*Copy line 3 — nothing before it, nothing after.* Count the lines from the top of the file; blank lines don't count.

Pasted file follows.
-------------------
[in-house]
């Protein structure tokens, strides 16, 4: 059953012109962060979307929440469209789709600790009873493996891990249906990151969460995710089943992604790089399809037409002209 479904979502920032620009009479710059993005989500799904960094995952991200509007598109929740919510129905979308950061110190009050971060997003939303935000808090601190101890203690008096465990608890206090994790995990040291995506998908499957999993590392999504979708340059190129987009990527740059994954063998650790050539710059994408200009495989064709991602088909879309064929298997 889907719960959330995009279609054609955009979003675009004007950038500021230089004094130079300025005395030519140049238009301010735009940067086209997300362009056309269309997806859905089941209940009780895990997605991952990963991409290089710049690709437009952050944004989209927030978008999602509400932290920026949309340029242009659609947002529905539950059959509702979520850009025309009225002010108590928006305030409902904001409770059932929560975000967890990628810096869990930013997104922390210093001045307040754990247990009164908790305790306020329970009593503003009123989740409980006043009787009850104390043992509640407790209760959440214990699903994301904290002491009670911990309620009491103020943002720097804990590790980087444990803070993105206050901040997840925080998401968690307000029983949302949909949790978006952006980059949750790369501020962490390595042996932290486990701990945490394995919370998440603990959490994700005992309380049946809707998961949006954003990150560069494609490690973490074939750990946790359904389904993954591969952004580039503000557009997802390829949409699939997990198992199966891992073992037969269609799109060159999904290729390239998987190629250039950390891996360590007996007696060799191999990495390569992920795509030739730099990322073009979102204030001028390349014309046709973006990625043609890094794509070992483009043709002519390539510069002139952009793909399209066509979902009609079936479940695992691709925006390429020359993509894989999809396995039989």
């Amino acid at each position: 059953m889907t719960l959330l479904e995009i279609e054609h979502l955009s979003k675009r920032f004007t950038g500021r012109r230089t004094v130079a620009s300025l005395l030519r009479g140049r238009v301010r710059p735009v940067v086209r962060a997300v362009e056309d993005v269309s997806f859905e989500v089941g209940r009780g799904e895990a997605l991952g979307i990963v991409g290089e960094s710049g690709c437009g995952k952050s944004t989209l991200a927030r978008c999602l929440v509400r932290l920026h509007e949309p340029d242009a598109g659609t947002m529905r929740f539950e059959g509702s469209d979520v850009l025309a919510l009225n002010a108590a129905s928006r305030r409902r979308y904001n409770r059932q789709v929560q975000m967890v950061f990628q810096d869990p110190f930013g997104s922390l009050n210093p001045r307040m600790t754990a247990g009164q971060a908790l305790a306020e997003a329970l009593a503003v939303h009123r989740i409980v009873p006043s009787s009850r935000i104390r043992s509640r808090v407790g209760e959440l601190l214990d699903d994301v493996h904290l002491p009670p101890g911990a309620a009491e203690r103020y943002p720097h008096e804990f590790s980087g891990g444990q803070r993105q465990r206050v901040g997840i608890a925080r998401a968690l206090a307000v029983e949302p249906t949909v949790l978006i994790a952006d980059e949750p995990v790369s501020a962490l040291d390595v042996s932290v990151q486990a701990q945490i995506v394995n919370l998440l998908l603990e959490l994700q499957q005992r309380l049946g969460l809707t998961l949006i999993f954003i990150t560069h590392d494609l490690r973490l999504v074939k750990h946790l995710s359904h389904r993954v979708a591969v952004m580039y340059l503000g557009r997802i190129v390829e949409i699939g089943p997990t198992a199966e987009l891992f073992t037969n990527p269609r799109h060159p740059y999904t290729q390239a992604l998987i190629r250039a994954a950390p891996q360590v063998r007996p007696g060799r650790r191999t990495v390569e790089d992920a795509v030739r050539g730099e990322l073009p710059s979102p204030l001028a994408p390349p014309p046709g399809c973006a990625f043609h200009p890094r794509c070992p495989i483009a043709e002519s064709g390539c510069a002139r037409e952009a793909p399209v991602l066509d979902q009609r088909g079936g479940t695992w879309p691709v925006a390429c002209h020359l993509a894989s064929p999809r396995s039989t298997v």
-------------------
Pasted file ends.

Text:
């Amino acid at each position: 059953m889907t719960l959330l479904e995009i279609e054609h979502l955009s979003k675009r920032f004007t950038g500021r012109r230089t004094v130079a620009s300025l005395l030519r009479g140049r238009v301010r710059p735009v940067v086209r962060a997300v362009e056309d993005v269309s997806f859905e989500v089941g209940r009780g799904e895990a997605l991952g979307i990963v991409g290089e960094s710049g690709c437009g995952k952050s944004t989209l991200a927030r978008c999602l929440v509400r932290l920026h509007e949309p340029d242009a598109g659609t947002m529905r929740f539950e059959g509702s469209d979520v850009l025309a919510l009225n002010a108590a129905s928006r305030r409902r979308y904001n409770r059932q789709v929560q975000m967890v950061f990628q810096d869990p110190f930013g997104s922390l009050n210093p001045r307040m600790t754990a247990g009164q971060a908790l305790a306020e997003a329970l009593a503003v939303h009123r989740i409980v009873p006043s009787s009850r935000i104390r043992s509640r808090v407790g209760e959440l601190l214990d699903d994301v493996h904290l002491p009670p101890g911990a309620a009491e203690r103020y943002p720097h008096e804990f590790s980087g891990g444990q803070r993105q465990r206050v901040g997840i608890a925080r998401a968690l206090a307000v029983e949302p249906t949909v949790l978006i994790a952006d980059e949750p995990v790369s501020a962490l040291d390595v042996s932290v990151q486990a701990q945490i995506v394995n919370l998440l998908l603990e959490l994700q499957q005992r309380l049946g969460l809707t998961l949006i999993f954003i990150t560069h590392d494609l490690r973490l999504v074939k750990h946790l995710s359904h389904r993954v979708a591969v952004m580039y340059l503000g557009r997802i190129v390829e949409i699939g089943p997990t198992a199966e987009l891992f073992t037969n990527p269609r799109h060159p740059y999904t290729q390239a992604l998987i190629r250039a994954a950390p891996q360590v063998r007996p007696g060799r650790r191999t990495v390569e790089d992920a795509v030739r050539g730099e990322l073009p710059s979102p204030l001028a994408p390349p014309p046709g399809c973006a990625f043609h200009p890094r794509c070992p495989i483009a043709e002519s064709g390539c510069a002139r037409e952009a793909p399209v991602l066509d979902q009609r088909g079936g479940t695992w879309p691709v925006a390429c002209h020359l993509a894989s064929p999809r396995s039989t298997v």